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IN RE: HSBC BANK U.S.A., etc. Ofra Levin, et al., Plaintiffs–Respondents, v. HSBC Bank USA, N.A., et al., Defendants–Respondents, Darek Jura, et al., Proposed Intervenors–Appellants.

Decided: January 14, 2016

TOM, J.P., SWEENY, RICHTER, MANZANET–DANIELS, JJ. Rigrodsky & Long, P.A., Garden City (Timothy J. MacFall of counsel), and Cohen Law Group, P.C., New York (Brian S. Cohen of counsel), for appellants. Turk & Davidoff PLLC, New York (Adam Seth Turk of counsel), for Ofra Levin, 33 Seminary, LLC Binghousing Inc. and Michael Park, respondents. Stroock & Stoock & Lavan LLP, New York (James L. Bernard of counsel), for HSBC Bank USA respondents.

Order, Supreme Court, New York County (Eileen Bransten, J.), entered September 17, 2015, which denied proposed intervenors Darek Jura and Leah Hanes's motion to intervene in this class action, unanimously affirmed, with costs.

The record amply supports the IAS court's denial of the motion for intervention, both with respect to intervention as of right under CPLR 1012 and permissive intervention under CPLR 1013. As this Court has held, “Distinctions between intervention as of right and discretionary intervention are no longer sharply applied” (Yuppie Puppy Pet Prods., Inc., v. Street Smart Realty, LLC, 77 AD3d 197, 201 [1st Dept 2010] ).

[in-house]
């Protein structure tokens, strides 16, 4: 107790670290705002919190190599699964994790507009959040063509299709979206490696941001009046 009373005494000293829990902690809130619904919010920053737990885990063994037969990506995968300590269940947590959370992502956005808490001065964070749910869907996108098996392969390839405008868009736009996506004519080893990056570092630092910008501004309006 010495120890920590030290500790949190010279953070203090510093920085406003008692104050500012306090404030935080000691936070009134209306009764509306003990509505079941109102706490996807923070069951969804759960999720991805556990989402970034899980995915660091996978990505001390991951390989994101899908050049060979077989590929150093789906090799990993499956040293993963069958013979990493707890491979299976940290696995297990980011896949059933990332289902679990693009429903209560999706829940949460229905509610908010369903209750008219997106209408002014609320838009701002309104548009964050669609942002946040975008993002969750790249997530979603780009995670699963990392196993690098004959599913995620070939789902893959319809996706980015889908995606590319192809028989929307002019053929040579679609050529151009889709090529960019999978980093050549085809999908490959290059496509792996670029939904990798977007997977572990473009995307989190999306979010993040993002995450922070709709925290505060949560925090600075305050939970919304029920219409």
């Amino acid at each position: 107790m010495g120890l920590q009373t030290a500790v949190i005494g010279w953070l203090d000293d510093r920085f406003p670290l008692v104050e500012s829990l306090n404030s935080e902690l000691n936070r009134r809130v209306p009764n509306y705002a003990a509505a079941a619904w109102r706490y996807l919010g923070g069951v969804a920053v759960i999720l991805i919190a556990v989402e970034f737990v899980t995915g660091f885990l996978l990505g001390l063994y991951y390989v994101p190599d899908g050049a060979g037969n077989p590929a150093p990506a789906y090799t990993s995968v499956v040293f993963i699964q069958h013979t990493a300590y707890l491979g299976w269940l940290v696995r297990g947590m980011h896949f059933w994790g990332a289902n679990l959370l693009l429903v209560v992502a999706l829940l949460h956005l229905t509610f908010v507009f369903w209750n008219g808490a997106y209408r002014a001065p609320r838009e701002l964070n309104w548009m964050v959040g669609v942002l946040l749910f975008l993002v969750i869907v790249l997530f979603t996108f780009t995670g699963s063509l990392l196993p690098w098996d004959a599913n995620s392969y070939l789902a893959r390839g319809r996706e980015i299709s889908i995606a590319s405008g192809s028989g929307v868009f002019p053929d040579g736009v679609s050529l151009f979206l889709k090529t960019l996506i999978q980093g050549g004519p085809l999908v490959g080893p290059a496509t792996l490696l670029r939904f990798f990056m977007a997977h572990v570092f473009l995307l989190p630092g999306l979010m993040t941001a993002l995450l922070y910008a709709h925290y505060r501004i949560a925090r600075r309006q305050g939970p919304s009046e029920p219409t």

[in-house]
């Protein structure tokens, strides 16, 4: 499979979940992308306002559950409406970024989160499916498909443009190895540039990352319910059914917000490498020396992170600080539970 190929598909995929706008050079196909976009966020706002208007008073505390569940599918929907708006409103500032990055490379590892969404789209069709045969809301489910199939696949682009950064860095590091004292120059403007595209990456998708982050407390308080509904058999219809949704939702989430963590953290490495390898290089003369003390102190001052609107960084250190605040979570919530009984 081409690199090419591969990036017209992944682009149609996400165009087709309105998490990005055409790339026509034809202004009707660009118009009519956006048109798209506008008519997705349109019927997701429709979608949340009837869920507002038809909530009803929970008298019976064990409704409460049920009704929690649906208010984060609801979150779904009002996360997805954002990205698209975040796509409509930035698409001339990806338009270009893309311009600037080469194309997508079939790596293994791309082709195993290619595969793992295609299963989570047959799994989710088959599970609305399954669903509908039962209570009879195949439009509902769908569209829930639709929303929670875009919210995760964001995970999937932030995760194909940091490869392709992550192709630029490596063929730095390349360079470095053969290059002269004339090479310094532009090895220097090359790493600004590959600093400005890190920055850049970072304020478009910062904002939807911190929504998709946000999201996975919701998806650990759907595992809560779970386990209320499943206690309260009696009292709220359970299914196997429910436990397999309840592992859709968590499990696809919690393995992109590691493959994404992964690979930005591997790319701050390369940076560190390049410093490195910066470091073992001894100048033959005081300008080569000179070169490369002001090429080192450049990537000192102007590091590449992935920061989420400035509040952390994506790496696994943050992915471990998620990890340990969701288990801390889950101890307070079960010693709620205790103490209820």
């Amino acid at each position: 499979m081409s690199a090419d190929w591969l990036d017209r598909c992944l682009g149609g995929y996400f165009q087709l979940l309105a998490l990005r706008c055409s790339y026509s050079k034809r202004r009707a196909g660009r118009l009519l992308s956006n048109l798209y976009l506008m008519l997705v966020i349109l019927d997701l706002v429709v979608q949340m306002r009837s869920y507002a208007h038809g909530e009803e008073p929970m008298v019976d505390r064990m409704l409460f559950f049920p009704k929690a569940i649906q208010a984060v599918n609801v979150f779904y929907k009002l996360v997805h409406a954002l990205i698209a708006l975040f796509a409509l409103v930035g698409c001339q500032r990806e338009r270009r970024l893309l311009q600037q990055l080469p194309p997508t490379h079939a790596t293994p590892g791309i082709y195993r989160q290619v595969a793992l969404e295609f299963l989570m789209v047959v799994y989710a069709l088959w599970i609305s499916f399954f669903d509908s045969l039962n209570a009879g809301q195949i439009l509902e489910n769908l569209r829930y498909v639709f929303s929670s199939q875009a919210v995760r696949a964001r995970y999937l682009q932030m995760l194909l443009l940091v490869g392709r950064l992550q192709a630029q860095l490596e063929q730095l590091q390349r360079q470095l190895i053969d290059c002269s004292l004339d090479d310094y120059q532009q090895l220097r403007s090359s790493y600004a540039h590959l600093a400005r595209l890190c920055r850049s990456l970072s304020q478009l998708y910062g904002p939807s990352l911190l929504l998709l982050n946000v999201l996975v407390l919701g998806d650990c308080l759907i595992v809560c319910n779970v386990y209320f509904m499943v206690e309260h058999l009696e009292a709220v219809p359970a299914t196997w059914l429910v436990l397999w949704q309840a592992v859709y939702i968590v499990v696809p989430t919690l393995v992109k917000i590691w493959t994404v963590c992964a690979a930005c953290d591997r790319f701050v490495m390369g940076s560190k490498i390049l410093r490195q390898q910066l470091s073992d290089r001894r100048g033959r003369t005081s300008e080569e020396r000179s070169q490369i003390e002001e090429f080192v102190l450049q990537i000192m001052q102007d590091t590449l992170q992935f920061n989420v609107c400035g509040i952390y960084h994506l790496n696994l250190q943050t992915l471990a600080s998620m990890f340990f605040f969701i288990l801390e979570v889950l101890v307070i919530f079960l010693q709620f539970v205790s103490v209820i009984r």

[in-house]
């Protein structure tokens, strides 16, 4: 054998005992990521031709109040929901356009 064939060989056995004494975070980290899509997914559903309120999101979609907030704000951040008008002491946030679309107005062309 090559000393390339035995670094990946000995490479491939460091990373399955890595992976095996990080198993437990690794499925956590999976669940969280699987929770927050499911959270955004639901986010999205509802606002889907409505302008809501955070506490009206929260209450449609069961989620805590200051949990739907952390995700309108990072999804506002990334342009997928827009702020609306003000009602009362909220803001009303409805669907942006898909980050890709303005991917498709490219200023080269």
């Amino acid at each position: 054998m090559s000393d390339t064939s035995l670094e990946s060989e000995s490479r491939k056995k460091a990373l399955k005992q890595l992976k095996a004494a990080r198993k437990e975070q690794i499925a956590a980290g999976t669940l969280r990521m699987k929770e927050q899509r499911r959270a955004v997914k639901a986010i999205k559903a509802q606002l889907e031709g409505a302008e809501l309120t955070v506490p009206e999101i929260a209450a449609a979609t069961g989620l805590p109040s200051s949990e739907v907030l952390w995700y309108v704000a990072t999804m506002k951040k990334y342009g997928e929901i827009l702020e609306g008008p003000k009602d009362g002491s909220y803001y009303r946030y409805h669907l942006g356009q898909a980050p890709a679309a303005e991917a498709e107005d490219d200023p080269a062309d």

“Consideration of any motion to intervene begins with the question of whether the motion is timely,” and the IAS court properly denied the motion on these grounds (id.). Proposed intervenors have known about this action for years, and in fact their current counsel drafted and filed the original class-action complaint on plaintiffs' behalf. One of the proposed intervenors was even a party to the action before voluntarily withdrawing his claims to pursue a parallel action in federal court. As it is uncontested that the proposed intervenors knew about the pending action for over a year, the IAS court properly denied the motion to intervene as untimely (RKH Holding Corp. v. 207 Second Ave. Realty Corp., 236 A.D.2d 254, 255 [1st Dept 1997] ).

The IAS court's additional findings in support of denying the motion—that the class representatives and their counsel would adequately protect the proposed intervenors' interests—are also fully supported. The class representatives are not obviously adverse to the remainder of the class and have sufficient familiarity with the case, while their counsel are experienced class action attorneys who have been involved with similar litigations.

We have considered the proposed intervenors' remaining arguments and find them unavailing.

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